How Do I Get My Former Landlord’s Dead Hand Off Me?

by | Jun 12, 2013 | Tenant Law

My sister and I are original tenants for an apartment in a San Francisco 13-unit building built in the 1920’s. Our lease is now month to month. I’m moving out, she’s staying, and her boyfriend is moving in. She received approval from our landlord for a replacement roommate per your previous posts recommendations. Included in the approval email the landlord wrote: 

“The replacement tenant will not be recognized as an Original Tenant (persons named on the lease agreement).  Also, rent and all liabilities (including any damages tenants are responsible for, etc.) will remain the liability of the Original Tenants and we will not accept rent from anyone except the Original Tenants.  No amount of your security deposits will be returned during this transition.  Essentially, Jessica is still a responsible party to the apartment.”

I’m interested in the last sentence. Why am I still a responsible party to the rent and all liabilities to the apartment when I can’t move back in at some later time and retain my Original Tenant privileges as noted in the post?

In law school we study wills and trusts. We read about rich assholes who create trusts and wills that disburse assets generations later, for example: I leave one million dollars to my granddaughter’s first daughter on the condition that she marry a goat on a summer solstice that occurs on the date of a full moon. This is called dead hand control–the dead hand of the ancestor reaching out of the grave to control the living heirs years into the future.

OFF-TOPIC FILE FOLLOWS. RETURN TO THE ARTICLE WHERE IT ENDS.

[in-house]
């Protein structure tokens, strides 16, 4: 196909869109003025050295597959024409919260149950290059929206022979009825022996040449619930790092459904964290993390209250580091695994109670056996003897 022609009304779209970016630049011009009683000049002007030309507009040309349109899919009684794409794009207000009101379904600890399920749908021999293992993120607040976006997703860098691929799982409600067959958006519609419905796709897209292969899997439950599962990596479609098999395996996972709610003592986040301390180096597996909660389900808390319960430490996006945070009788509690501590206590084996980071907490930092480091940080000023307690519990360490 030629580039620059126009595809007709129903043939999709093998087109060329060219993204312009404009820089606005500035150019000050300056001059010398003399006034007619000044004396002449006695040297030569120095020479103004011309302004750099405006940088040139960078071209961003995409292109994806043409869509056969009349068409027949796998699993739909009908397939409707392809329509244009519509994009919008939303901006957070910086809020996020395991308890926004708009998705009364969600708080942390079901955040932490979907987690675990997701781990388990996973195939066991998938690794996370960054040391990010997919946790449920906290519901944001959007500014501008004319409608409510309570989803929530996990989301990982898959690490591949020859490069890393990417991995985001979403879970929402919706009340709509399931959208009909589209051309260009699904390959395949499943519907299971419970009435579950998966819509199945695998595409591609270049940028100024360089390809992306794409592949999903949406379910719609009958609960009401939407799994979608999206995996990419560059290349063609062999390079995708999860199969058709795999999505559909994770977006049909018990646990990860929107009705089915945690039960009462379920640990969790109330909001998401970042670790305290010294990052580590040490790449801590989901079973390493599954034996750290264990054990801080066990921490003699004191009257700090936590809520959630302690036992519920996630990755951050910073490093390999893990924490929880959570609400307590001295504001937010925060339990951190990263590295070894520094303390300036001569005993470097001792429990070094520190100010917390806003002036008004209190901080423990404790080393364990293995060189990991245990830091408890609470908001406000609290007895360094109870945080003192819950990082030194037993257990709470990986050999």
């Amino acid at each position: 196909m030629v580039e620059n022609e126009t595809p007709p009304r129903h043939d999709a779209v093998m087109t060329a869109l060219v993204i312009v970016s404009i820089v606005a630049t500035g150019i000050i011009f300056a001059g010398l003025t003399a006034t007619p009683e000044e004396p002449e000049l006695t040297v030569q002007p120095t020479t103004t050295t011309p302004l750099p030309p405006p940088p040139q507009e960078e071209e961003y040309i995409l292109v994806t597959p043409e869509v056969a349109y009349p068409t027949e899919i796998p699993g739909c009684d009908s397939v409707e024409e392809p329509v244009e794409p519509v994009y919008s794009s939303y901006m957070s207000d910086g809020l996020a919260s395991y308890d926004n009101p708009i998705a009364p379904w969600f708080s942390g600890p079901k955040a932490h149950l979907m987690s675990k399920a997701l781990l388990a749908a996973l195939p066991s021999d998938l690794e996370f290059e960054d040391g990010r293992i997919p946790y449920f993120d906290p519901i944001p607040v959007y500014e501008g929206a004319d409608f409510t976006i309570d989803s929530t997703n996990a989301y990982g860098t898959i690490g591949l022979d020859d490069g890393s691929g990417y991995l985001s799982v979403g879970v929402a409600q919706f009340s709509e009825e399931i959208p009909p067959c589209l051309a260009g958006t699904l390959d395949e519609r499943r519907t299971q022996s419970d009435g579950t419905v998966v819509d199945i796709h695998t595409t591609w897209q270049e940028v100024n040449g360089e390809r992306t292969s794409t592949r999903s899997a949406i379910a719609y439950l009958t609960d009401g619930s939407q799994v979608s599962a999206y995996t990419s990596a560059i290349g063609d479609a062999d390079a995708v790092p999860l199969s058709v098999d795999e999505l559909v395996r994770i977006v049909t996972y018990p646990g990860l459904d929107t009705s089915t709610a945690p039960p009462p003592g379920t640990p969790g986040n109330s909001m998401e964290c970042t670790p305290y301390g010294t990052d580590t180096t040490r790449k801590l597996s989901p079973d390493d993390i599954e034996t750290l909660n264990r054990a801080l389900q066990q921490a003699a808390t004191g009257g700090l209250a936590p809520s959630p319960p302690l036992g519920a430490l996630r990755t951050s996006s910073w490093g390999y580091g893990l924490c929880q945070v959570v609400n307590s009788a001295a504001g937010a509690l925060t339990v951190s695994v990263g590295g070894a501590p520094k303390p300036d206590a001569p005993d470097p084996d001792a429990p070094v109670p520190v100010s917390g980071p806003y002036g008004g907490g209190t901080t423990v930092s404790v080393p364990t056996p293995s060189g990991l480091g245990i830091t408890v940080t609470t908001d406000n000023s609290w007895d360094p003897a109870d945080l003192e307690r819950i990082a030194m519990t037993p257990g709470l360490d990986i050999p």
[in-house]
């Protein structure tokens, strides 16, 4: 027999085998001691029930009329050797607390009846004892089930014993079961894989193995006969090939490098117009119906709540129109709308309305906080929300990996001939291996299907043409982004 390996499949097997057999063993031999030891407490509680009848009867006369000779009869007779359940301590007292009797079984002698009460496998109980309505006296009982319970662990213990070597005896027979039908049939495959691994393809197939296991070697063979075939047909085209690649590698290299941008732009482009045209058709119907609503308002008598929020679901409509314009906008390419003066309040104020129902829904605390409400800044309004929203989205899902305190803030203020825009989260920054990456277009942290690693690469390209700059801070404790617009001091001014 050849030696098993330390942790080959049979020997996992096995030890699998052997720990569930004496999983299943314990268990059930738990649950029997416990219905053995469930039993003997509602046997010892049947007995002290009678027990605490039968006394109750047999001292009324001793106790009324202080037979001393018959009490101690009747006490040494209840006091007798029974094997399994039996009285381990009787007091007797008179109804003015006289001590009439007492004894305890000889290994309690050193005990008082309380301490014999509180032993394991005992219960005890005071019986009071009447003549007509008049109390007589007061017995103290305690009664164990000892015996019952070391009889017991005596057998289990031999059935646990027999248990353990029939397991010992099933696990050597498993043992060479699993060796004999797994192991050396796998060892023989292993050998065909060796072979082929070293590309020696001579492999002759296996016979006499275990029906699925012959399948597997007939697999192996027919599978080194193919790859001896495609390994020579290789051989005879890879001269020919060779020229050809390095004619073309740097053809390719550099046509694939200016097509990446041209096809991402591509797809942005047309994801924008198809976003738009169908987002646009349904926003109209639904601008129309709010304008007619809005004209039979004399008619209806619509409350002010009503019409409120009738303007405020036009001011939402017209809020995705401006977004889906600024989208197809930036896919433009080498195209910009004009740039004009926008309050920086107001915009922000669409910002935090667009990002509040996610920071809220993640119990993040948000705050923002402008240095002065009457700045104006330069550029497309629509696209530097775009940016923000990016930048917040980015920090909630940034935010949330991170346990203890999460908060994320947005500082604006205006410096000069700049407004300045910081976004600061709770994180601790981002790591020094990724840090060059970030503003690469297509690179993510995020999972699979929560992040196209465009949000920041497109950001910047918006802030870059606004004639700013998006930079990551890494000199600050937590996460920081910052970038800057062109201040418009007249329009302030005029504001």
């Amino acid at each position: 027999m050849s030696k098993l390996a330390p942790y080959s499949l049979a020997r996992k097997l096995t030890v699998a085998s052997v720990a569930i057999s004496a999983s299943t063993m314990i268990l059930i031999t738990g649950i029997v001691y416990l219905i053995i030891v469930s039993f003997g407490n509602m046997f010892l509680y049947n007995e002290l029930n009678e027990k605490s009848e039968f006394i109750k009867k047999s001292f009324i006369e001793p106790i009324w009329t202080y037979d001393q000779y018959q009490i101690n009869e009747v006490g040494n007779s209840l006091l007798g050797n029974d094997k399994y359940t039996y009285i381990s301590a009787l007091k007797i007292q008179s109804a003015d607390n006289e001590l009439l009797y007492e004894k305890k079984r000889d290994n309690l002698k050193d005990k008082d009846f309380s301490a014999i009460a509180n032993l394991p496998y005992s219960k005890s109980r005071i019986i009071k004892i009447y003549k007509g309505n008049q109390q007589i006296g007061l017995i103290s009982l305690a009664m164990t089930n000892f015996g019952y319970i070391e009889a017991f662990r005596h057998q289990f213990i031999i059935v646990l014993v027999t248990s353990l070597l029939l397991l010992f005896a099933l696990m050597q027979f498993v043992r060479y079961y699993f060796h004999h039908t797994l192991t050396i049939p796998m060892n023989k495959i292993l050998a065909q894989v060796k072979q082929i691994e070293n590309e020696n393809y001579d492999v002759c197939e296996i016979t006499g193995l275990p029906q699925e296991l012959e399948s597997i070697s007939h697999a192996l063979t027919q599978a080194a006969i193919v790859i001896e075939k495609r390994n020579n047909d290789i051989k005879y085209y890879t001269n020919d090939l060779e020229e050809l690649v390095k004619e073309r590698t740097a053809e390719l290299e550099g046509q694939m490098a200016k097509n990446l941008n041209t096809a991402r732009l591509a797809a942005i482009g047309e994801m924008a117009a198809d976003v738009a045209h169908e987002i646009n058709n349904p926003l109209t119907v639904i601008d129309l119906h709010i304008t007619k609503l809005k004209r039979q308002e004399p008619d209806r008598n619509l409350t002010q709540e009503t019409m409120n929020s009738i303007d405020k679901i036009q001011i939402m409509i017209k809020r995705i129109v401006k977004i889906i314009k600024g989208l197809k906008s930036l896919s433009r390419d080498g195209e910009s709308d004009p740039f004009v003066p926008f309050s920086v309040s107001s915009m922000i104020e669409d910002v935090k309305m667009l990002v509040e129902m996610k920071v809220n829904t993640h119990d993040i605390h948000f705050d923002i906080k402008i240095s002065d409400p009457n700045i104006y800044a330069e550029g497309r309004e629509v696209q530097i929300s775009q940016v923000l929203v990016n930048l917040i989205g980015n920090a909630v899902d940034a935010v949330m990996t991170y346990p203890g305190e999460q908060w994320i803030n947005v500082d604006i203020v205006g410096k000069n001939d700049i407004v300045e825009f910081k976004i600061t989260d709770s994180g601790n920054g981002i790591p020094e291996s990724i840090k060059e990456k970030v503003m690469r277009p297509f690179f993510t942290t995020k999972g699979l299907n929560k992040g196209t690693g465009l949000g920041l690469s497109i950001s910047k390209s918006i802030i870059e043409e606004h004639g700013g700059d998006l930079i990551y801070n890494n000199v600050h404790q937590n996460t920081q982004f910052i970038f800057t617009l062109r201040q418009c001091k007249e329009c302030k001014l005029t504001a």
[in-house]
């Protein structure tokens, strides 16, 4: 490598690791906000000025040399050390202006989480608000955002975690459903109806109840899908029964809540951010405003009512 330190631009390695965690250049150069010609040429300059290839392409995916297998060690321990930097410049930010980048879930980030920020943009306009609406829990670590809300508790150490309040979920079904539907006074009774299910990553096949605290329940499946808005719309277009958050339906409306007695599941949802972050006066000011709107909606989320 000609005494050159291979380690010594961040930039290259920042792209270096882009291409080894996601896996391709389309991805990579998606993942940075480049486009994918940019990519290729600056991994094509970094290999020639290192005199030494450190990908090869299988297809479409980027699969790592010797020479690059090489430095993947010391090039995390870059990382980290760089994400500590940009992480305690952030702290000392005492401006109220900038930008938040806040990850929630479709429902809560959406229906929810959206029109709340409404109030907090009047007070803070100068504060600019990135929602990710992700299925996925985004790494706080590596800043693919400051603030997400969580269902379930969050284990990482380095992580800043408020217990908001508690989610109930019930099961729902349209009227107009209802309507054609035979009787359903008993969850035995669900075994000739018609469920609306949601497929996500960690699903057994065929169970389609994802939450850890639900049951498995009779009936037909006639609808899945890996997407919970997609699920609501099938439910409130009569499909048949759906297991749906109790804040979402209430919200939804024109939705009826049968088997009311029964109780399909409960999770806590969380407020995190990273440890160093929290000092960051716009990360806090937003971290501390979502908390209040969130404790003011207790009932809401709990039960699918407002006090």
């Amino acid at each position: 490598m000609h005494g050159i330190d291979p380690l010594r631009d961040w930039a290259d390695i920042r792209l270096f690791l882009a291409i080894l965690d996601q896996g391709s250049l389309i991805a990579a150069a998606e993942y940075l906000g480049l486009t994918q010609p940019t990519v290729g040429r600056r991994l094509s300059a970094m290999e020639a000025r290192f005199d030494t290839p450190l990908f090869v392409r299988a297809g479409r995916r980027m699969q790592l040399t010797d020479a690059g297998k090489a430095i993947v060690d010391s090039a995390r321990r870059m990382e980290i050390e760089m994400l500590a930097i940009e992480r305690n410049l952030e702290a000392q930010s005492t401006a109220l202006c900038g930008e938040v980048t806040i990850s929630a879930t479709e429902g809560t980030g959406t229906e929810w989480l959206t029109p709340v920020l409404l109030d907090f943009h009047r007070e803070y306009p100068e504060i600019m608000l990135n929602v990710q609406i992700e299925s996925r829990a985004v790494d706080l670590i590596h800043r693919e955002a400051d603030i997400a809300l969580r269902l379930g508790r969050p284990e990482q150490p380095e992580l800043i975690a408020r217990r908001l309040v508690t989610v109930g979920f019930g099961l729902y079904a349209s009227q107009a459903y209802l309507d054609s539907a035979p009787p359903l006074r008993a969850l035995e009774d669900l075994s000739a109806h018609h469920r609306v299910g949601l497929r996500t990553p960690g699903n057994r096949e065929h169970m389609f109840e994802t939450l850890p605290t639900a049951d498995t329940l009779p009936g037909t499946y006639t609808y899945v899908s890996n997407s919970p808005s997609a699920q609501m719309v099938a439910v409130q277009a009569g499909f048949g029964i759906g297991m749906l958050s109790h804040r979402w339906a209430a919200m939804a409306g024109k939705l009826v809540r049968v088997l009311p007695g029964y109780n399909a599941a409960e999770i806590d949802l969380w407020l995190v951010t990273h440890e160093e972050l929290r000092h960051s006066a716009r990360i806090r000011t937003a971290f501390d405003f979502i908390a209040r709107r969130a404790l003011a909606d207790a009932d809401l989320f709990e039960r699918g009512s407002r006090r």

As I have written many times, landlords like to control tenants. This is a silly example of a landlord who cannot cut the puppet-master strings. He (or his lawyer) is so concerned about collecting every future dime that he thinks he can assign you future liability even when he knows you completely severed your contractual relationship with him. Impossible.

What if your sister stops paying the rent? She and her BF can certainly be evicted, but the landlord cannot name you in an unlawful detainer lawsuit, because he knows you’ve already moved out. Remember, an unlawful detainer is filed only to seek repossession of a unit. If the landlord names you he will be liable for malicious prosecution.

Are you liable for rent? The landlord knows you moved out. How can he charge you for services which he never provided to you? If he sues you, you cross-complain for malicious prosecution.

Are you liable for damages to the unit? Technically, your part of the security deposit could be at stake, but you probably already arranged for reimbursement of your portion of the deposit from your sister.

Will you be liable for intentional damage to the unit? Only if the landlord can prove that you carved the six-foot diameter goat’s head and pentagram in the hardwood floor under the bed. (I’m keeping with the theme above.)

Write the landlord and tell him that you are not responsible for the tenancy in any way because you’ve moved out. If you want to avoid an accusation of intentional damage in the future, invite the landlord to inspect and note the condition of the unit now.

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